In six short months, ChatGPT propelled artificial intelligence (AI) into the minds and imaginations of the masses more than any other development since the term “AI” was coined in 1956. According to research sponsored by techradar.pro, an astonishing 39% of U.S. and U.K. adult web users surveyed have used one or more generative AI tools.
With media outlets racing to get exclusives out the door on the latest “big thing,” sifting through the excitement to find the bigger picture is challenging. To gain perspective, Iron Mountain sponsored research by Quadrant Strategies, which used digital listening technologies to study public online conversation trends among enterprise decision-makers. The industries these decision-makers represented include insurance, banking, healthcare and life sciences, government, entertainment, and energy in the U.S. The listening centered on conversations about emerging technologies and use cases associated with innovation, such as artificial intelligence, metaverse, blockchain, robotics, Web 3.0, and tokenization.
AI surpassed other technologies in conversations about innovation
The research underscores that AI is leading the way in accelerating innovation. Conversations suggest that AI is already transforming most major industries. It surpasses blockchain and metaverse projects, which are viewed as experimental or in the pilot stage, especially by established enterprises. Further analysis shows that AI and blockchain drive over 50% of discussions about innovation across all the industries we studied, as illustrated below.
Top Technologies Mentioned in Innovation Conversations
Tweets from Verified Accounts, January 2021 – December 2022
Opportunities abound for innovating with AI. McKinsey & Company’s 2022 Global Survey on AI says, “AI adoption globally is 2.5x higher [in 2022] than in 2017.” The inherent capabilities of AI–to process vast amounts of data and use learned intelligence to make decisions with extraordinary speed–enable opportunities uncovered through digital listening. At the same time, ongoing challenges continue to be voiced online. We’ve detailed the key points from our listening research below.
Generative AI is the basis for sophisticated AI models such as ChatGPT and Dall-E. These tools are disrupting creative industries and provide the basis for next-generation search engines and chatbots.
Automation is viewed by technology leaders as a pathway to automate decision-making across various use cases, helping organizations increase workflow efficiencies.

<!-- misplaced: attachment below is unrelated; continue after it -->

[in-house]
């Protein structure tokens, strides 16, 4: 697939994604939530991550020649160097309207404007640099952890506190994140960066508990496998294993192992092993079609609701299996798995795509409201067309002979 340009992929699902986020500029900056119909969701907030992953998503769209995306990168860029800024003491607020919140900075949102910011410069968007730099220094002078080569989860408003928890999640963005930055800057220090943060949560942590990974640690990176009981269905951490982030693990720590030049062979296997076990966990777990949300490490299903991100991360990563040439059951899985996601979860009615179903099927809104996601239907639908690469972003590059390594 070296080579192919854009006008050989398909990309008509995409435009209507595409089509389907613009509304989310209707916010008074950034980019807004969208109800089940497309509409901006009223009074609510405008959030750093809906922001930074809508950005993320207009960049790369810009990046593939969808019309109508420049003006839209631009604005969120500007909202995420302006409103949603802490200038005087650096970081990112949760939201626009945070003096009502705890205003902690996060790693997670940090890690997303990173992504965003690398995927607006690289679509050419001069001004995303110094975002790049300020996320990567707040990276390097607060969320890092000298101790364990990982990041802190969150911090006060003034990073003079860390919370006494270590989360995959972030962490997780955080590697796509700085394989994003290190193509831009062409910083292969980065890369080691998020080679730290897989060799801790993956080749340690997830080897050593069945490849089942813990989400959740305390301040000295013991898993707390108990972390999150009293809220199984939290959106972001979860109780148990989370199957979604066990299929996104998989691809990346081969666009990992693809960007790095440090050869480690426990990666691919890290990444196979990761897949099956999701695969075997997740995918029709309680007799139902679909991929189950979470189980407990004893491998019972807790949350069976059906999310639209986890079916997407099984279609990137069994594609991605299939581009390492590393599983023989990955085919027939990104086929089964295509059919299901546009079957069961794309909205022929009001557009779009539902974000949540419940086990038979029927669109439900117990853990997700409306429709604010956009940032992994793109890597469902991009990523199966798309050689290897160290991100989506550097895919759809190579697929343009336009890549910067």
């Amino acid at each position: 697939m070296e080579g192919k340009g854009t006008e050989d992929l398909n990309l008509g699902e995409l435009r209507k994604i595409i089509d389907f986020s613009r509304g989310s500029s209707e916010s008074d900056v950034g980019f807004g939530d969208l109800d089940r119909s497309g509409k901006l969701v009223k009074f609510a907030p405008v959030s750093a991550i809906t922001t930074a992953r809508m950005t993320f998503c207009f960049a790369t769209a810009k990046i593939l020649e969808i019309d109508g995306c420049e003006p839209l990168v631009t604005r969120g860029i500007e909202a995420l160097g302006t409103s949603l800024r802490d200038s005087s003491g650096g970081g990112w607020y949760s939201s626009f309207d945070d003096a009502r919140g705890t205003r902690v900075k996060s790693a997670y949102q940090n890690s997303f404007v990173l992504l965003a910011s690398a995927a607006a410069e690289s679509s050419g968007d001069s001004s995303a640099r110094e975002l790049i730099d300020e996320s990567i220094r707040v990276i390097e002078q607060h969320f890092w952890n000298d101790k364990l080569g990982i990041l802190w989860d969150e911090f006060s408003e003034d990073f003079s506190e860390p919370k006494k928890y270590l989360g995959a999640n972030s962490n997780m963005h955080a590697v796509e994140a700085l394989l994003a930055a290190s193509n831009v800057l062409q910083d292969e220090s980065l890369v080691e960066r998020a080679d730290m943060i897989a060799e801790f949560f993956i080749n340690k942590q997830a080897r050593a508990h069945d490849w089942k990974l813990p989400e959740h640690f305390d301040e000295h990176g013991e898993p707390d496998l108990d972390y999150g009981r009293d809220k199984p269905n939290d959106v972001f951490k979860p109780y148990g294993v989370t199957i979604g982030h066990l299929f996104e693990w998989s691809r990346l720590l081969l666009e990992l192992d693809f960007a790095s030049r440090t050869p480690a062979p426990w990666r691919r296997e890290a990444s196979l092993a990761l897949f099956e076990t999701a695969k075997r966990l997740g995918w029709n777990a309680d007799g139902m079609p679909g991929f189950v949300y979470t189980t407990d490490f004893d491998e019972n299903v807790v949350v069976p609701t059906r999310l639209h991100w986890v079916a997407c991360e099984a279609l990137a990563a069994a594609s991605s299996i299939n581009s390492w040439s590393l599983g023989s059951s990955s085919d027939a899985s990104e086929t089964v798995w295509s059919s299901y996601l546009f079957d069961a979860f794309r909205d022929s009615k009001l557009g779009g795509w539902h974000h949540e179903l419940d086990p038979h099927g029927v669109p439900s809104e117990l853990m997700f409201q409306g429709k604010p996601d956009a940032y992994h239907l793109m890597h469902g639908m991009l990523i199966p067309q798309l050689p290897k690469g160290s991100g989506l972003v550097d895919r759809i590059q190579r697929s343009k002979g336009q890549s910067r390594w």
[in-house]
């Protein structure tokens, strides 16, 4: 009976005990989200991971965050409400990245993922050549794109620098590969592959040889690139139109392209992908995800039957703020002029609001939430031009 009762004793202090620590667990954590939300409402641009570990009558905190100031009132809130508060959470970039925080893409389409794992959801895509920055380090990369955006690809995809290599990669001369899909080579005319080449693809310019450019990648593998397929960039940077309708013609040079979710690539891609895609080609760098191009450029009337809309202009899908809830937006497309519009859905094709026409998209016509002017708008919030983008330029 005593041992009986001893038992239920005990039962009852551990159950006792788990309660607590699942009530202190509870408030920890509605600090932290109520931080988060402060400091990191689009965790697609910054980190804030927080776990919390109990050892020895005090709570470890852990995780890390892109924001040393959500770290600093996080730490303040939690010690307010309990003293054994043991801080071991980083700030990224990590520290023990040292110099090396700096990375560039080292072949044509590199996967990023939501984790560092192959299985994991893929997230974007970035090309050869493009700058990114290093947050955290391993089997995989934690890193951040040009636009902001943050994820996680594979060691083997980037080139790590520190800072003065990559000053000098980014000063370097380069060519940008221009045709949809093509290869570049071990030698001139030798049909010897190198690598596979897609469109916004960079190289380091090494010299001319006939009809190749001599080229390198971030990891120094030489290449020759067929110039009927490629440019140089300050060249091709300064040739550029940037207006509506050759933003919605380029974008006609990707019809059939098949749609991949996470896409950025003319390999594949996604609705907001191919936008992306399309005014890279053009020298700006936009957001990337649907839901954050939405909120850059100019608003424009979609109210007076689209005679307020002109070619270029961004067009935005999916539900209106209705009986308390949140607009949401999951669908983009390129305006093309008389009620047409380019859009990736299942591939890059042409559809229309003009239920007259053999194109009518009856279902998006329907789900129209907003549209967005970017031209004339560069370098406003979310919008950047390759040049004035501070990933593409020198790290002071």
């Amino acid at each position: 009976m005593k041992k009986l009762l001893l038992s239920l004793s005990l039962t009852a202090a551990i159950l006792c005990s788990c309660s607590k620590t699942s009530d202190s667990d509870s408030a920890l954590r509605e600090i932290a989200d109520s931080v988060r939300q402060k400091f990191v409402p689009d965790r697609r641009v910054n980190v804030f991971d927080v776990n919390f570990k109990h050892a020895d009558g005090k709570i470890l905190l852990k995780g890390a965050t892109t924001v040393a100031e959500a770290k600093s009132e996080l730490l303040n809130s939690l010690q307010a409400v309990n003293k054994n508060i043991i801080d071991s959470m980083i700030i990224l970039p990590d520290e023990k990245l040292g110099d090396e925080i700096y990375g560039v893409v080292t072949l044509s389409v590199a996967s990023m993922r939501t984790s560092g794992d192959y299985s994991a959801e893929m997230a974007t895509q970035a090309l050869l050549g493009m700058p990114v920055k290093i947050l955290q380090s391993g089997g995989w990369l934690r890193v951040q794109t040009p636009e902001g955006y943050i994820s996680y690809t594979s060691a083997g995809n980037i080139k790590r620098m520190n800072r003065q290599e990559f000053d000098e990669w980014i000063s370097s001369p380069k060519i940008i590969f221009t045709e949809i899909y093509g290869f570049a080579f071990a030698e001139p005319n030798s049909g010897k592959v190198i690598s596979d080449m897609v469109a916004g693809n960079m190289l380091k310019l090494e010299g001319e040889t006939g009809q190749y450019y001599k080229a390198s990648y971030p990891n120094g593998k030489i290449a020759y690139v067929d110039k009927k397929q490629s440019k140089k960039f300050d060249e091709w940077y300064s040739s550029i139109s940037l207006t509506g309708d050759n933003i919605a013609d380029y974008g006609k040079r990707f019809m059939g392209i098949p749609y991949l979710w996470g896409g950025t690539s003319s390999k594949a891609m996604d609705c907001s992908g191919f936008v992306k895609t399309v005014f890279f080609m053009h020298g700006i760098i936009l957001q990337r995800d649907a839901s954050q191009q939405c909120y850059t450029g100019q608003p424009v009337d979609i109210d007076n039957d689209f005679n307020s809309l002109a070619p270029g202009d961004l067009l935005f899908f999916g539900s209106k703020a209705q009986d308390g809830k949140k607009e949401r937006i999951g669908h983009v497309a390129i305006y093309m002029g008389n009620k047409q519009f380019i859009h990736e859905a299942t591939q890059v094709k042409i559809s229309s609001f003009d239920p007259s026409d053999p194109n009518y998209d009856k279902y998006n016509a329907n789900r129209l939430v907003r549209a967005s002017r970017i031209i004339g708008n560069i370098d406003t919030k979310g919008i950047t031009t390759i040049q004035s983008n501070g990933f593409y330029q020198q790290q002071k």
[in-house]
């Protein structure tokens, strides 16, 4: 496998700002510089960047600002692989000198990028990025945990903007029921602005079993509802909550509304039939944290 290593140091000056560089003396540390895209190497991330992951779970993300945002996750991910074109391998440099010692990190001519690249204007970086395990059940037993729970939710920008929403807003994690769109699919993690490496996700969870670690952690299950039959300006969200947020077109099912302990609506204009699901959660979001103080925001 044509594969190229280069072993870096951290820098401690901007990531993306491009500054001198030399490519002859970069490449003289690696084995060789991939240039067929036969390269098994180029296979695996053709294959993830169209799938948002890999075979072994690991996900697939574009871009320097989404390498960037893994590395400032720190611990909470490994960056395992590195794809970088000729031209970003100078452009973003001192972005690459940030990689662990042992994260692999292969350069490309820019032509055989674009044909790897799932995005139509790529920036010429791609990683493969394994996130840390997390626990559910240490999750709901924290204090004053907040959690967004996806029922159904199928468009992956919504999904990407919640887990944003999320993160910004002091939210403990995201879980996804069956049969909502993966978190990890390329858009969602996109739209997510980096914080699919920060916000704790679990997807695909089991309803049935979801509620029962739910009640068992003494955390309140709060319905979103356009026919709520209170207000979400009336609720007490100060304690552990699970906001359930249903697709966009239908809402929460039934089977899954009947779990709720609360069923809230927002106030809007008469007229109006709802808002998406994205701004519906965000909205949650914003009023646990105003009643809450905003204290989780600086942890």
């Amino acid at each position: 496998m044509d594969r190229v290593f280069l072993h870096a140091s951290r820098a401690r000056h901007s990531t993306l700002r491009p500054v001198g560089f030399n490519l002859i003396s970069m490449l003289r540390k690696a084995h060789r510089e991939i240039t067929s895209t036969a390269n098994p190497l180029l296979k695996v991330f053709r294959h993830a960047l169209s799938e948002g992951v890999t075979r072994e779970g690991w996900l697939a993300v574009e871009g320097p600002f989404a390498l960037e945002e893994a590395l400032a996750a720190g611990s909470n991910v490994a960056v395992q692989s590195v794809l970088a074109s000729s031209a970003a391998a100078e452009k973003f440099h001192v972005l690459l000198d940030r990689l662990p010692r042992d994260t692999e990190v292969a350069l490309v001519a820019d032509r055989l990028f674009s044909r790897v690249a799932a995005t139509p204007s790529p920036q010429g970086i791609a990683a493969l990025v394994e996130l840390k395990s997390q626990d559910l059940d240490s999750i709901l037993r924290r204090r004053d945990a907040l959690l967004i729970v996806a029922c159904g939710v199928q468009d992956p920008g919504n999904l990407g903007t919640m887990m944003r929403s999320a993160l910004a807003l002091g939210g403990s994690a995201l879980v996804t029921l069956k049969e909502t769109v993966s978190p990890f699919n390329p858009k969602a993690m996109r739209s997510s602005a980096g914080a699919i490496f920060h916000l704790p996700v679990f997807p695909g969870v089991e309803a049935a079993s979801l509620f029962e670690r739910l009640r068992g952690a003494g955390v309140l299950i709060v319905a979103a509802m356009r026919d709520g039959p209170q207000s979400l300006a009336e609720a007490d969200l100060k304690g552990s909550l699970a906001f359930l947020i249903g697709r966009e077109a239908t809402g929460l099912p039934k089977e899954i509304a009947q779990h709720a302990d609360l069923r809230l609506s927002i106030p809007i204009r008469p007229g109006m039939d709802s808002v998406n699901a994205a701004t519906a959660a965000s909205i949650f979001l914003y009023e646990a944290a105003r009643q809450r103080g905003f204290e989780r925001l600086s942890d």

Big Data collection at scale is increasing across industries, presenting opportunities for companies to develop AI models and leverage insights from that data.
Transparency: Experts warn that, to build trust, AI systems must be explainable and provide independent, third-party verification of decisions and processes. This helps to ensure accuracy and neutrality.
Ethics and Bias: Civil society groups and consumer advocates warn that AI could perpetuate societal issues such as systemic bias and inequality or promote hate speech, mis/disinformation, and more.
Regulation: Lawmakers worldwide are considering privacy legislation and other rules that could limit the scope of data collection and AI use cases. [Note: China recently issued rules for generative AI tools, including recent tools launched by Alibaba and Baidu.]
Blockchain continues to be an important innovation enabler
Blockchain is the second most popular technology topic tied to innovation in digital conversations we studied. Its algorithms and architecture make it resistant to tampering and, thus, ideal for storing financial records, medical data, or other sensitive information. Because transactions are transparent, blockchain has the potential to increase trust and enable new types of disruptive applications and services, such as decentralized financial systems, marketplaces, and social networks. Our digital listening revealed several opportunities and challenges, summarized below.
Decentralization: Blockchain advocates hope to realign control of the Internet by taking away the power held by big technology companies seen as gatekeepers.
Smart Contracts: Technology experts and investors believe that products built around smart contracts–code that executes when conditions are met–will significantly impact real-world applications.
Data Storage: Computer scientists and programmers assert that blockchain offers certain advantages for data storage compared to alternatives.